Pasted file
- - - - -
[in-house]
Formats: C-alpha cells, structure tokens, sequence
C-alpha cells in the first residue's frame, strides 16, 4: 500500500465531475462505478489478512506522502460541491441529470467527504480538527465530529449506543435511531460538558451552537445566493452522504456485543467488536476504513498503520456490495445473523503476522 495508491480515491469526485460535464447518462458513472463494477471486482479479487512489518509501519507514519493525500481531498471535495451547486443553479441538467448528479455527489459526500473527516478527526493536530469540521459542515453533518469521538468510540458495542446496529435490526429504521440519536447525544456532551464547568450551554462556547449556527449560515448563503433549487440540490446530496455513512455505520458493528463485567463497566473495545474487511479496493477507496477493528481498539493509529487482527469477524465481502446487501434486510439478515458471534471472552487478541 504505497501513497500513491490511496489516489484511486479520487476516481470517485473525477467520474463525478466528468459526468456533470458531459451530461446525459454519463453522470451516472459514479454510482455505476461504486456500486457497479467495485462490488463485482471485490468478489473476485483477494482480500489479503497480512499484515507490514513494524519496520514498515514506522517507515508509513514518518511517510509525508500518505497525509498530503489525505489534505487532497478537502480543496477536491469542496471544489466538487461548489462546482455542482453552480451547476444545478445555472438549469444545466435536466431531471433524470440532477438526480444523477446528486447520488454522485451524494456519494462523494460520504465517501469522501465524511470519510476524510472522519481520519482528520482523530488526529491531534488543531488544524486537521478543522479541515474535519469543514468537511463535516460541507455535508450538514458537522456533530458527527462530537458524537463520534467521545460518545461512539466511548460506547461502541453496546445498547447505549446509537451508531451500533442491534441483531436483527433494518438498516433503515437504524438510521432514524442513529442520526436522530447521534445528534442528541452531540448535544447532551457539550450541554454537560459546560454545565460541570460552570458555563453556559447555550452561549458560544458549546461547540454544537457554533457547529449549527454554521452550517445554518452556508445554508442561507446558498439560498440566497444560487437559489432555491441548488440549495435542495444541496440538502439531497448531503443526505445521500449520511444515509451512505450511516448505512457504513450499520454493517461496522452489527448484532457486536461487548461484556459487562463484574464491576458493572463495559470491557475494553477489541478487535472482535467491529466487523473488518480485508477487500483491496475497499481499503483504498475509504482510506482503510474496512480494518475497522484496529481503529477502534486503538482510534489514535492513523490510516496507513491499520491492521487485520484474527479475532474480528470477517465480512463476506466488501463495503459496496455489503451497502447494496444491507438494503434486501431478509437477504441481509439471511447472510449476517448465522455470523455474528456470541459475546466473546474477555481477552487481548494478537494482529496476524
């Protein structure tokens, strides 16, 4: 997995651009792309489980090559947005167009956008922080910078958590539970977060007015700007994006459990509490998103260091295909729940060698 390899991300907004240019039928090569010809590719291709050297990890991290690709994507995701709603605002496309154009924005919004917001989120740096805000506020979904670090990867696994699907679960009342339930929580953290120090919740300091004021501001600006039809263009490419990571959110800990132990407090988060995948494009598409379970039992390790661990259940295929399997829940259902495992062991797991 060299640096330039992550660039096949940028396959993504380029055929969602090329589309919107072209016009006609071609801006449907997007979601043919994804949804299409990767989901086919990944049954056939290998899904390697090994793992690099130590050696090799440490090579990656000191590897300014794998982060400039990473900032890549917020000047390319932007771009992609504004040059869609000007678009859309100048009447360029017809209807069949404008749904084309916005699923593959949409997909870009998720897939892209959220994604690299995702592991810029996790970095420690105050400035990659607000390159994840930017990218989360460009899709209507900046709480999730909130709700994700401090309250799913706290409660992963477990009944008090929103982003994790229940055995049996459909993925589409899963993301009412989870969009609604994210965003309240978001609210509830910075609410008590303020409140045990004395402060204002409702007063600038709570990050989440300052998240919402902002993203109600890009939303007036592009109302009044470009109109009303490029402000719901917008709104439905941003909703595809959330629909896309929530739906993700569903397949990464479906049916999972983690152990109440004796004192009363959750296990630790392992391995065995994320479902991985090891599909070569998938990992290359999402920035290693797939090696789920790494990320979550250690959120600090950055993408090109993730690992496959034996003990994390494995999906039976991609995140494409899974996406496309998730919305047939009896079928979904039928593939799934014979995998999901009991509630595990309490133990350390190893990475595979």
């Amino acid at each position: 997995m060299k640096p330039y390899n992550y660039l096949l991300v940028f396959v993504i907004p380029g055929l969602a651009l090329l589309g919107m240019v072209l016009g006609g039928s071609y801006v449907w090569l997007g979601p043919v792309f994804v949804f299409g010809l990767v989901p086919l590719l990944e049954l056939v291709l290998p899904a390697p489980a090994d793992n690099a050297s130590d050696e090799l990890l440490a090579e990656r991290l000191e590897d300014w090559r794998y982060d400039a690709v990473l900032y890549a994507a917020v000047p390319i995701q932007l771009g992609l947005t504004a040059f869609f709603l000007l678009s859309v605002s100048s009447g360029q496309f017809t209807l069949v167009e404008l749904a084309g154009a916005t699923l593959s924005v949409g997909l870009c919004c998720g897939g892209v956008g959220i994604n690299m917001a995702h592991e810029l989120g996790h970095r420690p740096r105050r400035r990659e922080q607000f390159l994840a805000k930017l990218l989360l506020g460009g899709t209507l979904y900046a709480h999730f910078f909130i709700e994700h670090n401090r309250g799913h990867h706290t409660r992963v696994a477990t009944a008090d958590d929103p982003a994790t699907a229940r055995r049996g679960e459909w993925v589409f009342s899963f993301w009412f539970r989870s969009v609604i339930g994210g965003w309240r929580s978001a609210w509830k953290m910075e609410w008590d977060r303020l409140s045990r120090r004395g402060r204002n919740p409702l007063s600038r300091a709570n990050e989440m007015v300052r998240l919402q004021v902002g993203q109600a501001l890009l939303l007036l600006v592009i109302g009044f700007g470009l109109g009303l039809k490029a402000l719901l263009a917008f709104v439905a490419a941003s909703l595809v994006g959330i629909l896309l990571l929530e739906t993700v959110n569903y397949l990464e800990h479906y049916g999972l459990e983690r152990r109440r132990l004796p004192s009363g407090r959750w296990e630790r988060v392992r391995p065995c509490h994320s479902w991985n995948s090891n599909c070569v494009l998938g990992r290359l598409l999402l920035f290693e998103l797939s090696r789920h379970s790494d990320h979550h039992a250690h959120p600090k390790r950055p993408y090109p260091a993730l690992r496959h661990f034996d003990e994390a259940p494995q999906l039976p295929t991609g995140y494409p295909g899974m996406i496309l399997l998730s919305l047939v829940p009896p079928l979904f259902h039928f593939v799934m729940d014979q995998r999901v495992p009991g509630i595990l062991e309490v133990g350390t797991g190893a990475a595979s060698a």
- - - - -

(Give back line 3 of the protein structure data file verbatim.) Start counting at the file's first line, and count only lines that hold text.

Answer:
C-alpha cells in the first residue's frame, strides 16, 4: 500500500465531475462505478489478512506522502460541491441529470467527504480538527465530529449506543435511531460538558451552537445566493452522504456485543467488536476504513498503520456490495445473523503476522 495508491480515491469526485460535464447518462458513472463494477471486482479479487512489518509501519507514519493525500481531498471535495451547486443553479441538467448528479455527489459526500473527516478527526493536530469540521459542515453533518469521538468510540458495542446496529435490526429504521440519536447525544456532551464547568450551554462556547449556527449560515448563503433549487440540490446530496455513512455505520458493528463485567463497566473495545474487511479496493477507496477493528481498539493509529487482527469477524465481502446487501434486510439478515458471534471472552487478541 504505497501513497500513491490511496489516489484511486479520487476516481470517485473525477467520474463525478466528468459526468456533470458531459451530461446525459454519463453522470451516472459514479454510482455505476461504486456500486457497479467495485462490488463485482471485490468478489473476485483477494482480500489479503497480512499484515507490514513494524519496520514498515514506522517507515508509513514518518511517510509525508500518505497525509498530503489525505489534505487532497478537502480543496477536491469542496471544489466538487461548489462546482455542482453552480451547476444545478445555472438549469444545466435536466431531471433524470440532477438526480444523477446528486447520488454522485451524494456519494462523494460520504465517501469522501465524511470519510476524510472522519481520519482528520482523530488526529491531534488543531488544524486537521478543522479541515474535519469543514468537511463535516460541507455535508450538514458537522456533530458527527462530537458524537463520534467521545460518545461512539466511548460506547461502541453496546445498547447505549446509537451508531451500533442491534441483531436483527433494518438498516433503515437504524438510521432514524442513529442520526436522530447521534445528534442528541452531540448535544447532551457539550450541554454537560459546560454545565460541570460552570458555563453556559447555550452561549458560544458549546461547540454544537457554533457547529449549527454554521452550517445554518452556508445554508442561507446558498439560498440566497444560487437559489432555491441548488440549495435542495444541496440538502439531497448531503443526505445521500449520511444515509451512505450511516448505512457504513450499520454493517461496522452489527448484532457486536461487548461484556459487562463484574464491576458493572463495559470491557475494553477489541478487535472482535467491529466487523473488518480485508477487500483491496475497499481499503483504498475509504482510506482503510474496512480494518475497522484496529481503529477502534486503538482510534489514535492513523490510516496507513491499520491492521487485520484474527479475532474480528470477517465480512463476506466488501463495503459496496455489503451497502447494496444491507438494503434486501431478509437477504441481509439471511447472510449476517448465522455470523455474528456470541459475546466473546474477555481477552487481548494478537494482529496476524